While on the subject of mortgage, there is an additional possibility that you can purchase to lower the interest rate. Homeowners can purchase “Discount Points”, where each point represents one percent of the total mortgage amount. What does all of this have to do with taxes, you ask? Well, if you purchased any discount points you can deduct their cost in your itemized tax return.
However, there’s a “catch”. Loan origination points are not tax-deductible at all. In other words, you can’t deduct any fees that you paid for the evaluation, processing, and approval of your mortgage loan. This adds some complexity to the whole matter as discount points are generally tax-deductible but some discount points are not. But as one of the top tax breaks for homeowners, it is definitely worth your time researching.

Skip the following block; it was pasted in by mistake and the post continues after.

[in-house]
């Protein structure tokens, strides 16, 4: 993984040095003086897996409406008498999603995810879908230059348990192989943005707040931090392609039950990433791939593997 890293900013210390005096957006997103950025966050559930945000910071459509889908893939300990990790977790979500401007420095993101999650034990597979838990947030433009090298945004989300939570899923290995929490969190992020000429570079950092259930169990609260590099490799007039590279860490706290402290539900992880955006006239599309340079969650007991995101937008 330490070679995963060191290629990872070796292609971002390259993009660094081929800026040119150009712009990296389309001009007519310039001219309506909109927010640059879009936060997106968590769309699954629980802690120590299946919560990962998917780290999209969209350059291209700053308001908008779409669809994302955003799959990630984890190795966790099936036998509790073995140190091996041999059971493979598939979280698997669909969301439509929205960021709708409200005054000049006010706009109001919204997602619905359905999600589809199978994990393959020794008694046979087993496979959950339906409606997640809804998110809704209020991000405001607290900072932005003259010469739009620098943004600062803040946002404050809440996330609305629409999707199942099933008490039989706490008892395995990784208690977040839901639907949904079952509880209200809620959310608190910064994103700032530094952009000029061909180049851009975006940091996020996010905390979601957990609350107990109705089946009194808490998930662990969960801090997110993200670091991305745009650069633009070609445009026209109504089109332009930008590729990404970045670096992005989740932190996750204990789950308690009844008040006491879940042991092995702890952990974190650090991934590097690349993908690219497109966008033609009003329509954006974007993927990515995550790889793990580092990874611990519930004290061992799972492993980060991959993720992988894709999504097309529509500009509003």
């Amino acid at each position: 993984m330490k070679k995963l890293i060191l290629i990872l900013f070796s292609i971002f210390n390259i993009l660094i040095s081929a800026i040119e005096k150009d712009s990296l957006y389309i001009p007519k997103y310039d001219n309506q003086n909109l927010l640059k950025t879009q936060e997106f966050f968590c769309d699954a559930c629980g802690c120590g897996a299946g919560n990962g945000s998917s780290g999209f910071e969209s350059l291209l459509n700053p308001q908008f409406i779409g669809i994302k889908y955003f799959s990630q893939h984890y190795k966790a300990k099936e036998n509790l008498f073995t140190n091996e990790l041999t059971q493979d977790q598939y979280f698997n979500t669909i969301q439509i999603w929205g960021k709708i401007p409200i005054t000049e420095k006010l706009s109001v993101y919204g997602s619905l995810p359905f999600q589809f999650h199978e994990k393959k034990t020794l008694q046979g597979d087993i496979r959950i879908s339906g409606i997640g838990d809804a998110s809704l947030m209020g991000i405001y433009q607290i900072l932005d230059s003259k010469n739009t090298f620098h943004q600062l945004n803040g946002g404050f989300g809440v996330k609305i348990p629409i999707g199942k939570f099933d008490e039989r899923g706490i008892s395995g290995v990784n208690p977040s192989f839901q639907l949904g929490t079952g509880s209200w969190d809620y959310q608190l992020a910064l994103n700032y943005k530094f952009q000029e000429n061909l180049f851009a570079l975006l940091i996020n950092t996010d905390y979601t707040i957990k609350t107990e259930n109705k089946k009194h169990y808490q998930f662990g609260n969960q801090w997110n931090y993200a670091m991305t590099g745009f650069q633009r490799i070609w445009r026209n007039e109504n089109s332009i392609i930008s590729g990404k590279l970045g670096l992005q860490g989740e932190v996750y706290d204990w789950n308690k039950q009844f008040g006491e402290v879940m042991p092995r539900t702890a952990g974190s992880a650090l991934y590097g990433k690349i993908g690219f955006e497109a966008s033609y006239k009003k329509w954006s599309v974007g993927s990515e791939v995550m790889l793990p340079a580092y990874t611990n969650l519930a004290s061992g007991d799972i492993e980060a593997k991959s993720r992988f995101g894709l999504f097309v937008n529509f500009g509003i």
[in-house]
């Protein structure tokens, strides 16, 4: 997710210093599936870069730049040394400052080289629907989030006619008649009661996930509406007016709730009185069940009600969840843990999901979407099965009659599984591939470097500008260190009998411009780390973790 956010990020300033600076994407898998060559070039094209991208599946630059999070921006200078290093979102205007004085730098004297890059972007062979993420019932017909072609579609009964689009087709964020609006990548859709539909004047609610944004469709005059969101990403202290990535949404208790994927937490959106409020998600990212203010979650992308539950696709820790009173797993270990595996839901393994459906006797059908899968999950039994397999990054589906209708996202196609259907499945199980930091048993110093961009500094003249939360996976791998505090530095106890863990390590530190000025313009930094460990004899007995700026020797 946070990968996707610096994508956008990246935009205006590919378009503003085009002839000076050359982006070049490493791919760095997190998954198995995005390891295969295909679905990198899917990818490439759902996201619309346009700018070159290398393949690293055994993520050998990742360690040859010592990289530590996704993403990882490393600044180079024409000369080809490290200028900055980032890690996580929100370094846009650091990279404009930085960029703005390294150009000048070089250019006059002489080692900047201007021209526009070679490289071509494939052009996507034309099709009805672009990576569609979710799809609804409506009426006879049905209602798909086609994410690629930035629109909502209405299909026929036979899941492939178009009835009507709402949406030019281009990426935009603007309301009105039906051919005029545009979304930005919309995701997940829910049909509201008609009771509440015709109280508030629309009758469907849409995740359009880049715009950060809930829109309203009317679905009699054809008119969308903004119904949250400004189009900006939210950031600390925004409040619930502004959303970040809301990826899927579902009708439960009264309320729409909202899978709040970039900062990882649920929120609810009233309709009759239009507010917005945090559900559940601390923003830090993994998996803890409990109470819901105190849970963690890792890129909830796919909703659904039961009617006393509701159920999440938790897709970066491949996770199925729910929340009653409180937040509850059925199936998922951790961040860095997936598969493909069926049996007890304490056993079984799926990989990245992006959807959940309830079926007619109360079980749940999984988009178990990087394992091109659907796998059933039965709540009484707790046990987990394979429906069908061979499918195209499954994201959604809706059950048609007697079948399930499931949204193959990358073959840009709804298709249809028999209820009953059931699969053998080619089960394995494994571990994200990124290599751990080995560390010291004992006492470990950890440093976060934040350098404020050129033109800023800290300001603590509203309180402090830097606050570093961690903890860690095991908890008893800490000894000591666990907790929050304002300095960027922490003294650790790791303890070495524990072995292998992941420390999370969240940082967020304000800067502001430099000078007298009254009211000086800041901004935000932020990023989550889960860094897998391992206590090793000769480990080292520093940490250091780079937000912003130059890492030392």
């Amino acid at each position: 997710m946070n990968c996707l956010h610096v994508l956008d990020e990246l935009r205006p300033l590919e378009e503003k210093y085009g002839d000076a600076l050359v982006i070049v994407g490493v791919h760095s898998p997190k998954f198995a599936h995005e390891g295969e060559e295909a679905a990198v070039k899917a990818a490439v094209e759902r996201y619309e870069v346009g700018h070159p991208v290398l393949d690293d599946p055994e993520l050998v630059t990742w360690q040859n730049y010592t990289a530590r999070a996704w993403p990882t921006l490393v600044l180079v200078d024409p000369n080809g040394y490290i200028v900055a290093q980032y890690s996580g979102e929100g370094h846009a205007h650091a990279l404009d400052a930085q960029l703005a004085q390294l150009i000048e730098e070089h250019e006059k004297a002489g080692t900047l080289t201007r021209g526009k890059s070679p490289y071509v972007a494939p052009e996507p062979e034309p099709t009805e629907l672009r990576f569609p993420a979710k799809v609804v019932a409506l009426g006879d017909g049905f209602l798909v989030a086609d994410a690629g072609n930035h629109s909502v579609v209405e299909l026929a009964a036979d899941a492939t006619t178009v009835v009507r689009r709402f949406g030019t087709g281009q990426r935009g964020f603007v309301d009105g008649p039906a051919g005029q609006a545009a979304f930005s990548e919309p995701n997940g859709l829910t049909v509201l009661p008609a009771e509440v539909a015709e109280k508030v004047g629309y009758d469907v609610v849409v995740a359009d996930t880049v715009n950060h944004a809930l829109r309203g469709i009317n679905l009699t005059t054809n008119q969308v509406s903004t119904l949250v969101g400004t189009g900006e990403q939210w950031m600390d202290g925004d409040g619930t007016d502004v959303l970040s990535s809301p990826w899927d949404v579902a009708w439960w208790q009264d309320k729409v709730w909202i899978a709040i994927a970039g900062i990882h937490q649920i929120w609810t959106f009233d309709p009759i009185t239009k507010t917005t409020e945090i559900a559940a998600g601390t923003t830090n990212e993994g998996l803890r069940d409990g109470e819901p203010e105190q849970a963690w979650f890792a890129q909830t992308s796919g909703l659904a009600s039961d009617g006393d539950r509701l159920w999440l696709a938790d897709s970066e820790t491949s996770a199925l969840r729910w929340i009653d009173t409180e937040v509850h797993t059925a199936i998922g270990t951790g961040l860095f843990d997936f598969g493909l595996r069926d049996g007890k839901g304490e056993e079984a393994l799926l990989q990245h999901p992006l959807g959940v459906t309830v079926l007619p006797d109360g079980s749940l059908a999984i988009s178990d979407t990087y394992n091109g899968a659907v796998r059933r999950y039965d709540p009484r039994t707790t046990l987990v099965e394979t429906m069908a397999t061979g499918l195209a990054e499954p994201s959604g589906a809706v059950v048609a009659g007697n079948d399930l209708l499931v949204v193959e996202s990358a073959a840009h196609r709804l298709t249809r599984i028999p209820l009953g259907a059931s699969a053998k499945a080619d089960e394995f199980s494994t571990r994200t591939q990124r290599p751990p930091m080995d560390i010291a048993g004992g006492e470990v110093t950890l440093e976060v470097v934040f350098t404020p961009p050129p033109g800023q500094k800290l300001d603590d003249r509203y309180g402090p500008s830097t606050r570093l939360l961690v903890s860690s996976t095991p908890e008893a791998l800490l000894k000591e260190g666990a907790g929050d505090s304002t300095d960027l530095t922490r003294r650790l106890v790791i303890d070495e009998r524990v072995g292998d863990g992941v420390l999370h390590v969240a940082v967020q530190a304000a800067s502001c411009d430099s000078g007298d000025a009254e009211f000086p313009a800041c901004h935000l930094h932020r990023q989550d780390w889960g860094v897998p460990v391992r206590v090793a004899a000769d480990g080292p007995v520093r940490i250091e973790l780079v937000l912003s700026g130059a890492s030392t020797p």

The U.S. government looks quite favorably on the use of renewable energy sources. So much so, that if you install certain equipment in your home, you get a sizeable tax credit. This equipment needs to utilize alternative power sources, such as solar energy, wind energy, geothermal energy, etc. Furthermore, you can also get a flat $500 off your tax lien by installing insulation/doors/heating/air-conditioning/roofing/wood stoves/water heaters/similar that are energy-efficient. Energy-efficient windows alone will net you a $200 deduction, as well!
But there is another catch with the whole process. These deductions look incredible on paper but you have to realize that there are “lifetime credit limits”. This means that if you have already gotten a tax deduction for energy-saving equipment for $500, you can never get another one. Well, never may be a strong word but don’t expect the laws to change anytime soon.
Rental expenses deductions